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Comedy Fringe Theatre

Fringe 2022: Olives and Blowjobs Review

Through a powerful, self-assured, performance, Maddigan crafts a delicate balance of humour and sadness, beautifully merging the destructive blows of grief and family strife, with the humorous foibles of impassioned, yet careless, teenagers, each grappling with emotions and experiences much bigger than themselves.

Rating: 5 out of 5.

Dressed in a creased white school shirt – with top button loose, and bottom-half, half-tucked into the waistband of some semi-formal black joggers – Ollie Maddigan darts onto the stage with the nervous, bundled-up buzz of a pubescent adolescent, perfectly capturing the fifteen-year-old self he seeks to portray. He launches immediately into an impressive, 70-minute confessional drama, based on the semi-autobiographical trajectory of his own teenage years. Through a powerful, self-assured, performance, Maddigan crafts a delicate balance of humour and sadness, beautifully merging the destructive blows of grief and family strife, with the humorous foibles of impassioned, yet careless, teenagers, each grappling with emotions and experiences much bigger than themselves.

This striking blend of wit and sorrow is present from the very start of the performance where, in the same lungful as he’s cynically dissecting the social standings of his peers, Maddigan reveals himself to be starting at a new school following the sudden death of his mother, which led to him moving in with his previously absent father. Powerfully demonstrating how life, with teenage angst in particular, shows little mercy for the mourning, Maddigan describes the impact of his mum’s death and his own subsequent grief through a series of well-placed anecdotes. From lovingly comedic recollections of his childhood, to his first time getting drunk at a house party, his performance is a fast-paced blur of life and loss.

With only a singular chair placed delicately in the centre of the stage, it is the strength of Maddigan’s script and storytelling which brings to life the multiple places and times of his show. His movements across the stage are clearly intentional, never frantically trying to fill the space, he commands the stage with deliberate physicality. Whilst also minimalistic, the well-timed visual tech plays a crucial role in these transitions, with short-sharp lighting transporting him between scenes. As the bright lights wash over his face, we see Maddigan transform himself, his posture shifting from being drunkenly sprawled across the chair in one instance, to being softly slouched in a therapist’s office in the next. A personal highlight was his portrayal of a party, where his grief bubbled over in his attempts to have his first kiss with a girl from his science class. The initial excitement, turning to shame, then sadness, is shown with gut-punching authenticity.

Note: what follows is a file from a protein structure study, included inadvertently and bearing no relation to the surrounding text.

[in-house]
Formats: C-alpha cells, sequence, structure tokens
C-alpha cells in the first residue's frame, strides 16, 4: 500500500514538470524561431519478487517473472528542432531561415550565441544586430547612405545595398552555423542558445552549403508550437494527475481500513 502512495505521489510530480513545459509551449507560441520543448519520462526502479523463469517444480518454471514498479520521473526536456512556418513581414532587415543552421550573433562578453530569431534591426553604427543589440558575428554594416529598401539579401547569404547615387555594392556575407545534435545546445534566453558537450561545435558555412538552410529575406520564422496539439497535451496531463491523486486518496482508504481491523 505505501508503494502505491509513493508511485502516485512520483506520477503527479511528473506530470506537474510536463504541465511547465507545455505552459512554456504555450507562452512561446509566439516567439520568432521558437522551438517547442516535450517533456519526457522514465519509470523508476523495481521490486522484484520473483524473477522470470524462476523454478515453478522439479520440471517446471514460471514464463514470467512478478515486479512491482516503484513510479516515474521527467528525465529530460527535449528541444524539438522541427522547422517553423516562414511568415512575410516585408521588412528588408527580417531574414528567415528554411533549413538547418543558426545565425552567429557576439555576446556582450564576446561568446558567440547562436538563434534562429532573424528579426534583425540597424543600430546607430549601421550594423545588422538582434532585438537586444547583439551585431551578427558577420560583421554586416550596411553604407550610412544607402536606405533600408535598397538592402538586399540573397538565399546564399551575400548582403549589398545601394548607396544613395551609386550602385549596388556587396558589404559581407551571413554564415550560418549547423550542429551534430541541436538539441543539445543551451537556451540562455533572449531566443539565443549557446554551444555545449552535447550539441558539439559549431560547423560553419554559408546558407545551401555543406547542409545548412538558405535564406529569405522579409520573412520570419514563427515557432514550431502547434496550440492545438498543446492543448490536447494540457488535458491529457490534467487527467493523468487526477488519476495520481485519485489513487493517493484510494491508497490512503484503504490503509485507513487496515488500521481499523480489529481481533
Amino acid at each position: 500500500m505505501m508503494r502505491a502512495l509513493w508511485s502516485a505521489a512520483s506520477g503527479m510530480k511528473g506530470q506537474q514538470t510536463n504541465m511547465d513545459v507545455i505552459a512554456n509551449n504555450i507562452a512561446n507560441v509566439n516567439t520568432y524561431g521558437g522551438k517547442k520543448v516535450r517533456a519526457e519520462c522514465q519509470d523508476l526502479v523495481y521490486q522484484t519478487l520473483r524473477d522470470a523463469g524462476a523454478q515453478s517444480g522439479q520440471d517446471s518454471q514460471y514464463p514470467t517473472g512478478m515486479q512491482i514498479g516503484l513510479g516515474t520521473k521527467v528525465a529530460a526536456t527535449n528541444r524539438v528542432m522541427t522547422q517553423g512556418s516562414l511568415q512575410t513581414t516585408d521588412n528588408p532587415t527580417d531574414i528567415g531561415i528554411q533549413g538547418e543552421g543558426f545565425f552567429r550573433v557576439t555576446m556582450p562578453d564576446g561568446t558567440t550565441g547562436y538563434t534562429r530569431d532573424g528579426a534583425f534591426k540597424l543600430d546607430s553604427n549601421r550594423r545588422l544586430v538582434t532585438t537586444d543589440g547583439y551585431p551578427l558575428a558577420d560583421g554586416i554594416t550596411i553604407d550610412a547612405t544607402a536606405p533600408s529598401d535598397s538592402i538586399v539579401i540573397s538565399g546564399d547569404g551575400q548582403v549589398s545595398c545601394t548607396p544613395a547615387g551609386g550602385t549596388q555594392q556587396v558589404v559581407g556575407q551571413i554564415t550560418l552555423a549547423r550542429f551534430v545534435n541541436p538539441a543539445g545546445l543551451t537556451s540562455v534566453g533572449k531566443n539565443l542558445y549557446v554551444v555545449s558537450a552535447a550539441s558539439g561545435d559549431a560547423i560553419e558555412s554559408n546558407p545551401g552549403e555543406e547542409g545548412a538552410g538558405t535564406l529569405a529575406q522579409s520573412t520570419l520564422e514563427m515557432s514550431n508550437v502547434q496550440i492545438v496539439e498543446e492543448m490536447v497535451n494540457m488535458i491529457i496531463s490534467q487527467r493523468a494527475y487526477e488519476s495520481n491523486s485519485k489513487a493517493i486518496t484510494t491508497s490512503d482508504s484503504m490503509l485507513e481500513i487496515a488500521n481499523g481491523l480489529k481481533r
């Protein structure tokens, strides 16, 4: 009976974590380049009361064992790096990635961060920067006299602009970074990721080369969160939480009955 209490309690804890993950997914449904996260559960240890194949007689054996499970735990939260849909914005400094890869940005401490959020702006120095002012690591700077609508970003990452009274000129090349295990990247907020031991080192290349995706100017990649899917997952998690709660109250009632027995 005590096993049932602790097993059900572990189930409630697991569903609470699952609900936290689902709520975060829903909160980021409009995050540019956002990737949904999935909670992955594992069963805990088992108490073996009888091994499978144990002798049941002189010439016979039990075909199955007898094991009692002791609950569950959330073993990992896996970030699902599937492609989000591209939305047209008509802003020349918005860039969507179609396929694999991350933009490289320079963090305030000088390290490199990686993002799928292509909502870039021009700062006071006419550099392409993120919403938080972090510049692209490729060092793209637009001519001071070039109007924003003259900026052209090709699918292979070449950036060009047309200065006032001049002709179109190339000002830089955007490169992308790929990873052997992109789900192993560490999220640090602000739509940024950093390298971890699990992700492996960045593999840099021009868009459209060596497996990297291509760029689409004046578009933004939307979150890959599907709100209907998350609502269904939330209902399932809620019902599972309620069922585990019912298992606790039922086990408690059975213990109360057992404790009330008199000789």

As the performance comes to an end, family recordings are projected onto the crumpled curtains, reminding us how intimate an experience this really is. Whilst his charismatic charm and confidence as a storyteller makes us feel at ease as an audience, it also reminds us how easy it is to look past the play’s central point – just how unspoken so many aspects of grief are, particularly among young men. Olives and Blowjobs is an impressive Fringe debut from a writer, director, and performer who, whilst younger than most of his audience, no doubt left us all contemplating life and grief in a new light.

Olives and Blowjobs is performing at The SpaceTriplex ‘Studio’, Aug 22-27.

Image courtesy of Bobby Stallwood, provided to The Student as a press image.